American Gods

By: Neil Gaiman

Postscript





Caveat, and Warning for Travelers

This is a work of fiction, not a guidebook. While the geography of the United States of America in this tale is not entirely imaginary—many of the landmarks in this book can be visited, paths can be followed, ways can be mapped—I have taken liberties. Fewer liberties than you might imagine, but liberties nonetheless.

Permission has neither been asked nor given for the use of real places in this story when they appears, I expect that the owners of Rock City or the House on the Rock, and the hunters who own the motel in the center of America, are as perplexed as anyone would be to find their properties in here.

I have obscured the location of several of the places in this book: the town of Lakeside, for example, and the farm with the ash tree an hour south of Blacksburg. You may look for them if you wish. You might even find them.

Furthermore, it goes without saying that all of the people, living, dead, and otherwise in this story are fictional or used in a fictional context. Only the gods are real.





For absent friends—Kathy Acker and Roger Zelazny, and all points between.





One question that has always intrigued me is what happens to demonic beings when immigrants move from their homelands. Irish-Americans remember the fairies, Norwegian-Americans the nisser, Greek-Americans the vrykólakas, but only in relation to the events remembered in the old country. When once I asked why such demons are not seen in America, my informants giggled confusedly and said "They're scared to pass the ocean, it's too far," pointing out that Christ and the apostles never came to America.

—Richard Dorson, "A Theory for American Folklore," American Folklore and the Historian (University of Chicago Press, 1971)





Part One

Shadows





Chapter One


The boundaries of our country, sir? Why sir, on the north we are bounded by the Aurora Borealis, on the east we are bounded by the rising sun, on the south we are bounded by the procession of the Equinoxes, and on the west by the Day of Judgment.

—The American Joe Miller's Jest Book.





Shadow had done three years in prison. He was big enough and looked don't-fuck-with-me enough that his biggest problem was killing time. So he kept himself in shape, and taught himself coin tricks, and thought a lot about how much he loved his wife.

The best thing—in Shadow's opinion, perhaps the only good thing—about being in prison was a feeling of relief. The feeling that he'd plunged as low as he could plunge and he'd hit bottom. He didn't worry that the man was going to get him, because the man had got him. He was no longer scared of what tomorrow might bring, because yesterday had brought it.

It did not matter, Shadow decided, if you had done what you had been convicted of or not. In his experience everyone he met in prison was aggrieved about something: there was always something the authorities had got wrong, something they said you did when you didn't—or you didn't do quite like they said you did.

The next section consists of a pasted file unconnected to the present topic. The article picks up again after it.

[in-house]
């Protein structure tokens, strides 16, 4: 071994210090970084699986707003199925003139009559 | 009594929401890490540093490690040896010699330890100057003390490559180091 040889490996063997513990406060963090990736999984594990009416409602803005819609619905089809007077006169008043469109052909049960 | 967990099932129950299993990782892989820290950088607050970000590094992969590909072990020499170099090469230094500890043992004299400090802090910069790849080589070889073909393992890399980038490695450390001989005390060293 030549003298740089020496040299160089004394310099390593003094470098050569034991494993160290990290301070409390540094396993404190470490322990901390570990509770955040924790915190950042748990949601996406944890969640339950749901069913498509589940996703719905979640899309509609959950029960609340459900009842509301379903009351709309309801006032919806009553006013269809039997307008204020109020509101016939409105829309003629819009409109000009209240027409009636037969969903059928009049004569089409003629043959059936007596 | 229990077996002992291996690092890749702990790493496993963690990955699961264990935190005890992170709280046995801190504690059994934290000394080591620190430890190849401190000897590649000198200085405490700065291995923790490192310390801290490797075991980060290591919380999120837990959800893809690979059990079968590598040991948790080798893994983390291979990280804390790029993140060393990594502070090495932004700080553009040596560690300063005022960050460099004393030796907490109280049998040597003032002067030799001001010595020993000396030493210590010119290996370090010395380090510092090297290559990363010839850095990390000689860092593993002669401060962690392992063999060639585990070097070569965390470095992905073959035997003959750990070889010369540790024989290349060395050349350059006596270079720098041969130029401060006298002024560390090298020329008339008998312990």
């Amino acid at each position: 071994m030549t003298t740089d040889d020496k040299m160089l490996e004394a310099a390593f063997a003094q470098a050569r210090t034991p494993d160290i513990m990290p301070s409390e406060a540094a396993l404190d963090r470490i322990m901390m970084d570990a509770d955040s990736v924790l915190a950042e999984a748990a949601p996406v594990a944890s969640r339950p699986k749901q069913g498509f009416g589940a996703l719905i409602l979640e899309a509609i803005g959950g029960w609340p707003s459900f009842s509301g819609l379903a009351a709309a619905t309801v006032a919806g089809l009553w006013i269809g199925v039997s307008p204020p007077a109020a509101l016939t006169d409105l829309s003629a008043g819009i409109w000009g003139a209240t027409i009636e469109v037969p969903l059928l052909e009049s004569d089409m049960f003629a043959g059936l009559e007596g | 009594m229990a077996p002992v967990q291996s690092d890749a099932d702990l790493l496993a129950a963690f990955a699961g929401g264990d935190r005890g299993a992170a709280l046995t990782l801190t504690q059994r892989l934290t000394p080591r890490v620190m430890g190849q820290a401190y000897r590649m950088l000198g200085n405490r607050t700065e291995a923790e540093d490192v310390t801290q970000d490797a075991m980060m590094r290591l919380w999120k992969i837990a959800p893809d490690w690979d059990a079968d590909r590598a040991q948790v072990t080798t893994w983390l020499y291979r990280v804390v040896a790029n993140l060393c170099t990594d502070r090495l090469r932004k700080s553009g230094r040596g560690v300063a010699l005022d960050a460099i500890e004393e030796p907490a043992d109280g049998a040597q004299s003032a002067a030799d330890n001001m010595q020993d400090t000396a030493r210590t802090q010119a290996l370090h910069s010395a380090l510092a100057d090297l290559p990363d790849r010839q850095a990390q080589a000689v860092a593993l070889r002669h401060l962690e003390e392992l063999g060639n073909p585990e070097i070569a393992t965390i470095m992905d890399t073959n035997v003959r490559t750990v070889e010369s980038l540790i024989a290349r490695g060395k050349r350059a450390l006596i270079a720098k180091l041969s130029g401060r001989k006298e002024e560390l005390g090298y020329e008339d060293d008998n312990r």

What was important was that they had gotten you.

He had noticed it in the first few days, when everything, from the slang to the bad food, was new. Despite the misery and the utter skin-crawling horror of incarceration, he was breathing relief.

Shadow tried not to talk too much. Somewhere around the middle of year two he mentioned his theory to Low Key Lyesmith, his cellmate.

Low Key, who was a grifter from Minnesota, smiled his scarred smile. "Yeah," he said. "That's true. It's even better when you've been sentenced to death. That's when you remember the jokes about the guys who kicked their boots off as the noose flipped around their necks, because their friends always told them they'd die with their boots on."

"Is that a joke?" asked Shadow.

"Damn right. Gallows humor. Best kind there is."

"When did they last hang a man in this state?" asked Shadow.

"How the hell should I know?" Lyesmith kept his orange-blond hair pretty much shaved. You could see the lines of his skull. "Tell you what, though. This country started going to hell when they stopped hanging folks. No gallows dirt. No gallows deals."

Shadow shrugged. He could see nothing romantic in a death sentence.

If you didn't have a death sentence, he decided, then prison was, at best, only a temporary reprieve from life, for two reasons. First, life creeps back into prison. There are always places to go further down. Life goes on. And second, if you just hang in there, someday they're going to have to let you out.

In the beginning it was too far away for Shadow to focus on. Then it became a distant beam of hope, and he learned how to tell himself "this too shall pass" when the prison shit went down, as prison shit always did. One day the magic door would open and he'd walk through it. So he marked off the days on his Songbirds of North America calendar, which was the only calendar they sold in the prison commissary, and the sun went down and he didn't see it and the sun came up and he didn't see it. He practiced coin tricks from a book he found in the wasteland of the prison library; and he worked out; and he made lists in his head of what he'd do when he got out of prison.

Shadow's lists got shorter and shorter. After two years he had it down to three things.

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